-- retains 60% of wrist motion and 80% of grip strength
- Wrist fusion
-- last resort, when all of the above fail
A hamate fracture can be diagnosed with a physical exam and x-rays. The most common symptom is pain in the palm aggravated by grasp. Other symptoms of a hamate fracture include diminished grip strength, dorsal wrist pain, and ulnar nerve paresthesia.
A CT scan is the best way to identify the hook of hamate fracture.
Hamate fractures that are well immobilized immediately and are treated soon after injury have excellent outcomes. A fracture which does not heal will require excision of the hook of the hamate. Patients with excisions of hook of hamate usually return to their pre-injury level of activity.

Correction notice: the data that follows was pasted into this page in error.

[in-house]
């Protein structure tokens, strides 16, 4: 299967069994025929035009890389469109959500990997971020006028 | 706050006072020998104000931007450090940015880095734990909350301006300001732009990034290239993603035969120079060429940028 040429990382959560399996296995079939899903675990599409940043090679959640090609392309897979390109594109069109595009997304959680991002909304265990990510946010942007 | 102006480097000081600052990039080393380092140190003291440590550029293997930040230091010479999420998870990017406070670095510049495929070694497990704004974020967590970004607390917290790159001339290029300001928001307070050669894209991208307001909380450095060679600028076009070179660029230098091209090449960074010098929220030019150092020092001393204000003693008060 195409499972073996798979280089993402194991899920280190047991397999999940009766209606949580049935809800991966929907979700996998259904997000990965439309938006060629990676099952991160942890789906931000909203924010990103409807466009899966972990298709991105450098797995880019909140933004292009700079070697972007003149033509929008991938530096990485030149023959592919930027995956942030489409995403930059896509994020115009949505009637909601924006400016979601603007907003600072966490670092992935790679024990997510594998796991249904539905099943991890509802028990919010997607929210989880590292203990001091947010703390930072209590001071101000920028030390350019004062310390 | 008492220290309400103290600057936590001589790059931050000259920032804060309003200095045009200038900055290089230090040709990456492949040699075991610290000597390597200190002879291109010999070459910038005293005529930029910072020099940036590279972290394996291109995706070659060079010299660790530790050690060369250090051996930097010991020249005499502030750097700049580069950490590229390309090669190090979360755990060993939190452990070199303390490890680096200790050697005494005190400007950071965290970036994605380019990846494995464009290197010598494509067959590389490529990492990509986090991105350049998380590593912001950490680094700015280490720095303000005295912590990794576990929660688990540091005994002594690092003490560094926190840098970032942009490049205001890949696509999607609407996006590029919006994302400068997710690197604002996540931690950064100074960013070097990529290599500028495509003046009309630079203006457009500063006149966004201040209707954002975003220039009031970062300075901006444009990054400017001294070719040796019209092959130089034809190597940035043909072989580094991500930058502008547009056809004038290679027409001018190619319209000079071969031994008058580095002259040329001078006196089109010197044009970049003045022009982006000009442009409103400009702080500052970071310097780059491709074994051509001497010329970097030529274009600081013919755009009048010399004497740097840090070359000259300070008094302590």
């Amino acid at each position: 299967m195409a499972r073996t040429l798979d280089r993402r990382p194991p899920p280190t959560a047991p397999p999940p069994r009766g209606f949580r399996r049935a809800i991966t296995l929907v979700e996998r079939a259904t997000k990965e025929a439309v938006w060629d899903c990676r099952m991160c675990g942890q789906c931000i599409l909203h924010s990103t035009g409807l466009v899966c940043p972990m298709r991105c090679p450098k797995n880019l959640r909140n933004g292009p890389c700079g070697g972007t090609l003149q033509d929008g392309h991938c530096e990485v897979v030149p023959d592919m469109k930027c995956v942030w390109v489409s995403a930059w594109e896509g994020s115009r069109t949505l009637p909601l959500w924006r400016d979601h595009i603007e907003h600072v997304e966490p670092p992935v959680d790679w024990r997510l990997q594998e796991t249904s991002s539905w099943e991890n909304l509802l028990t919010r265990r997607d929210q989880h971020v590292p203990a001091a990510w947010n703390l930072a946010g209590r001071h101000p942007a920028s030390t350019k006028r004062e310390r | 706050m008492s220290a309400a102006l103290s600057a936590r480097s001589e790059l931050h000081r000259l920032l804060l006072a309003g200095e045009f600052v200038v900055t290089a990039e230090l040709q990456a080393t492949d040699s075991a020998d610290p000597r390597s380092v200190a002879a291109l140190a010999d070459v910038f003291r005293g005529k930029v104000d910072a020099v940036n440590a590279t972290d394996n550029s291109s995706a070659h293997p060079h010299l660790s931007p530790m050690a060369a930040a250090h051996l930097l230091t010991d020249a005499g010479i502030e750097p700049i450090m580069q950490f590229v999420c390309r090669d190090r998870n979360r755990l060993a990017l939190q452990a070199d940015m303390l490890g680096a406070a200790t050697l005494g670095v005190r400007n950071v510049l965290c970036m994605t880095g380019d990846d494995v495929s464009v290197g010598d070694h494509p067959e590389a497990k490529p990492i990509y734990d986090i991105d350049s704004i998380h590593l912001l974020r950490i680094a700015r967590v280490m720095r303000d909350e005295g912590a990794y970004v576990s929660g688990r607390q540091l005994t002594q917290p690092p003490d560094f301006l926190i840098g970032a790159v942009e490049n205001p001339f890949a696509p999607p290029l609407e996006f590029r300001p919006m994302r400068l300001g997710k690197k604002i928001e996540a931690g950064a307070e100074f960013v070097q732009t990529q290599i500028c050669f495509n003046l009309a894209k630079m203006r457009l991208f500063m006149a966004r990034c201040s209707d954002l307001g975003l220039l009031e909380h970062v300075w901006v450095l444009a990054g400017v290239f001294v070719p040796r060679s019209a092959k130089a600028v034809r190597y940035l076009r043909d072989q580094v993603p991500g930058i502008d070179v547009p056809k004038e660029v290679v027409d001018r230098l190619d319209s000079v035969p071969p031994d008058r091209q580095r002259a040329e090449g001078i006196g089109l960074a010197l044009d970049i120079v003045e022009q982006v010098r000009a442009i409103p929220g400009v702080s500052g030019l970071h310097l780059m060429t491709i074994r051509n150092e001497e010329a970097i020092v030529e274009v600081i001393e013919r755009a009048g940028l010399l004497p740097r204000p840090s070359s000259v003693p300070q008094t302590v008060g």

Non-surgical treatment options include anti-inflammatory medication, as well as wrist splinting and possible corticosteroid injections.
If conservative options are not effective, surgery may be recommended. The timing and and severity of the injury to the scapholunate ligament typically determine the appropriate method. Proximal row carpectomy may be recommended for an older, not very active patient.
The following surgical options exist:
- Excising entire proximal row of carpal bones (scaphoid, lunate and triquetrum)
-- provides relative preservation of strength and motion
- Scaphoid excision and four-corner fusion (younger patients, active)
-- provides relative preservation of strength and motion
- Wrist fusion (salvage procedure, everything else fails)
-- gives best pain relief and good grip strength at the cost of wrist motion